SPEAKING FREELY Baghdad plays familiar al-Qaeda card
By Nicola Nasser
International, regional and internal players vying for wealth, power and influence in the world are all beneficiaries of the "al-Qaeda threat" in Iraq. In spite of the deadly competition among these players, they all support the presence of the US-installed sectarian government in Baghdad - and its sectarian al-Qaeda antithesis - because this justifies proxy wars in the country.
The Iraqi people are a passive player in all this, paying in blood for Machiavellian, dirty politics. The war which the US unleashed by its invasion of Iraq in 2003 continues, as does the bleeding of the population.
According to the UN Assistance Mission to Iraq, 34,452 Iraqis have been killed since 2008 and more than 10,000 were killed in
2013. Last year, suicide bombings more than tripled, according to the US Deputy Assistant Secretary of State Brett McGurk's recent testimony before the House Committee on Foreign Affairs.
Agence France-Presse reported on Monday that more than 1,000 Iraqis were killed in January. The UN refugee agency UNHCR, citing Iraqi government figures, says that more than 140,000 Iraqis have already been displaced in the western province of Anbar by fighting there.
Both the United States and Russia have signed multi-billion dollar arms sales that purportedly aim to empower the sectarian government in Baghdad to defeat the sectarian "al-Qaeda threat". They aim is to rebuild Iraq's influence against Iran, which is particularly for the US given its losses in blood and treasure since the invasion.
However, by pouring billions of petrodollars into the region as part of their anti-Iran agenda, Turkey and Gulf Cooperation Council countries led by Qatar and Saudi Arabia are empowering al-Qaeda and its allies.
This effort to contain Iran's expanding regional sphere of influence only ends up fueling the sectarian strife in Iraq. Turkey is a member of the North Atlantic Treaty Organizations while the Gulf Cooperation Council nations are Arab non-member "partners" of the organization, yet both seem to stand on the opposite side of their strategic ally in the current Iraqi conflict.
The three major partners in Iraq's domestic "political process" are no less Machiavellian in their exploiting of the al-Qaeda card. The self-autonomous northern Iraqi Kurdistan region, waiting for the right time to launch a secession, could not be happier with the central government's preoccupation with the "al-Qaeda threat".
Pro-Iran Shi'ite parties and militias use the threat to strengthen their sectarian bonds and to justify their loyalty to Iran. Their Sunni sectarian rivals are using the threat to promote themselves as an "alternative" to al-Qaeda in representing the Sunnis, and to justify financial, political and paramilitary support from the US, the GCC and Turkey.
Exploiting his partners' infighting, Iraqi Prime Minister Nuri al-Maliki has outmaneuvered the constitution to launch a bid for a third term. To reinforce his one-man show of governance, he was in Washington last November and then in Tehran the next month seeking military "help" against the "al-Qaeda threat" - he got it.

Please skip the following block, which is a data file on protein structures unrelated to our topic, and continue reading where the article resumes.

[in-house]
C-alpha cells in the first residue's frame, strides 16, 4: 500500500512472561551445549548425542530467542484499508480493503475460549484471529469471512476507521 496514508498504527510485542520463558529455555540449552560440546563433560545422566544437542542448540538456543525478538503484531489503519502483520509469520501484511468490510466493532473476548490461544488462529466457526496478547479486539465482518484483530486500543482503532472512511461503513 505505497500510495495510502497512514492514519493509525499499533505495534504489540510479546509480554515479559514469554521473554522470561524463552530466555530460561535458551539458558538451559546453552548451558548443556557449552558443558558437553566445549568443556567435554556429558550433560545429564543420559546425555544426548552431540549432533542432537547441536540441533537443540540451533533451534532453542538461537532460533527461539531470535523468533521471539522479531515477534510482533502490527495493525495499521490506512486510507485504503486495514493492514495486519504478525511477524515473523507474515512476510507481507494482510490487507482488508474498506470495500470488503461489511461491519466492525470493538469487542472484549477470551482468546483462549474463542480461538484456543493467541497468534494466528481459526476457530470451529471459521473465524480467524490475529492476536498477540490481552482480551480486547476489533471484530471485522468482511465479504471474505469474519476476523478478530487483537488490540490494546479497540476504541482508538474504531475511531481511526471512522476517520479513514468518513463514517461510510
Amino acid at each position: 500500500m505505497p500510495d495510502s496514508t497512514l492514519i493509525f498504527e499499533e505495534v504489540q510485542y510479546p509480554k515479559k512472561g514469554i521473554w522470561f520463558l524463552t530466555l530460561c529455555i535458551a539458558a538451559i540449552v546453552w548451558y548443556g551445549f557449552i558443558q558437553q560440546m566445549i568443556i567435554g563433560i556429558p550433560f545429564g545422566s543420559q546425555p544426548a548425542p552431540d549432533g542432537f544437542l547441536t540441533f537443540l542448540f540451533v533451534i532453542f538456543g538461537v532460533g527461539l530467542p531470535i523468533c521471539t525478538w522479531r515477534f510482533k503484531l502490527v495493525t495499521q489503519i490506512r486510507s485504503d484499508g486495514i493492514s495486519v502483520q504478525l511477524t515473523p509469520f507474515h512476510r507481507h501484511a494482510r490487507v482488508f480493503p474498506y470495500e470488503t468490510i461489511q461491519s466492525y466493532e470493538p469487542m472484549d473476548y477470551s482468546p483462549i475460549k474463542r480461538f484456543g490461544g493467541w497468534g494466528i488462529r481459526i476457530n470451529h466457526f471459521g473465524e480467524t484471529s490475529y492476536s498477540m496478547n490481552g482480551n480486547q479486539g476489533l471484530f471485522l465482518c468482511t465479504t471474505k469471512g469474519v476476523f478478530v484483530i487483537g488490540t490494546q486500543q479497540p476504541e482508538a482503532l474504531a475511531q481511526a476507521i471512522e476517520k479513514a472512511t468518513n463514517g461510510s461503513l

US war by proxy
US Secretary of State John Kerry has pledged to support Maliki's military offensive against al-Qaeda and its offshoot, the Islamic State of Iraq and the Levant (ISIL). The US has agreed to supply Baghdad with 24 Apache helicopters, 175 Hellfire air-to-ground missiles and reconnaissance drones as part of US$4.7 billion military deal which also includes another 18 F-16 fighters.
James Jeffrey reported in Foreign Policy last Monday that President Barack Obama's administration is "increasing intelligence and operational cooperation with the Iraqi government". Meanwhile, Le Figaro reported earlier this week that "hundreds" of US security personnel will return to Iraq to train the army to use these weapons." Kerry has ruled out sending placing "American boots" on the Iraqi ground, but obviously he meant "Pentagon boots", not Pentagon-contracted forces.
The Wall Street Journal online on February 3 reported that the "US military support there [in Iraq] relies increasingly on the presence of contractors". It described this strategy as "the strategic deployment of defense contractors".
Citing State Department and Pentagon figures, the Wall St Journal reported, "As of January 2013, the US had more than 12,500 contractors in Iraq", including some 5,000 contractors supporting the American diplomatic mission in Iraq, the largest such contingent in the world.
It is obvious that the US administration is continuing its war on Iraq through the ruling proxies it left behind when the American combat mission ended in December 2011.
Support for Maliki from Iran, Syria and Russia might suggest that his government is anti-American, but this cannot mask the fact that the administration was essentially installed by the US foreign military invasion and is still bound by a "strategic agreement" with the US.
Broken political system
Despite its size, the new US surge in "operational cooperation with the Iraqi government" will likely not succeed in fixing Iraq's shattered political system, Christopher A Preble wrote in an article published by the Cato Institute on January 23.
A plea to send retired US general David Petraeus and former Iraq ambassador Ryan Crocker back to Iraq made by US Senator John McCain on CNN's State of the Union on January 12 seems desperate, wishful thinking.
Iraq's political woes are the product of a US-engineered democratic transition that relied on a sectarian and ethnic fragmentation of the country. Writing in Foreign Policy, Jeffrey said that the "United States tried to transform Iraq into a model Western-style democracy," but "the US experience in the Middle East came to resemble its long war in Vietnam".
The US proxy government in Baghdad, which has developed into an authoritarian regime, remains the main source of the US's strategic failure there.
Iraq is now "on the edge of the abyss", director of Middle East Studies at the Royal United Services Institute professor Gareth Stansfield wrote on February 3. This situation is "being laid at the door of Prime Minister Nuri Maliki", he adds.
In the Center for Strategic and International Studies report "Iraq in Crisis", published on January 24, Anthony H Cordesman and Sam Khazai wrote that the cause of Iraq's current violence is its failed politics and system of governance. The authors add that the Iraqi "election in 2010 divided the nation rather than create any form of stable democracy".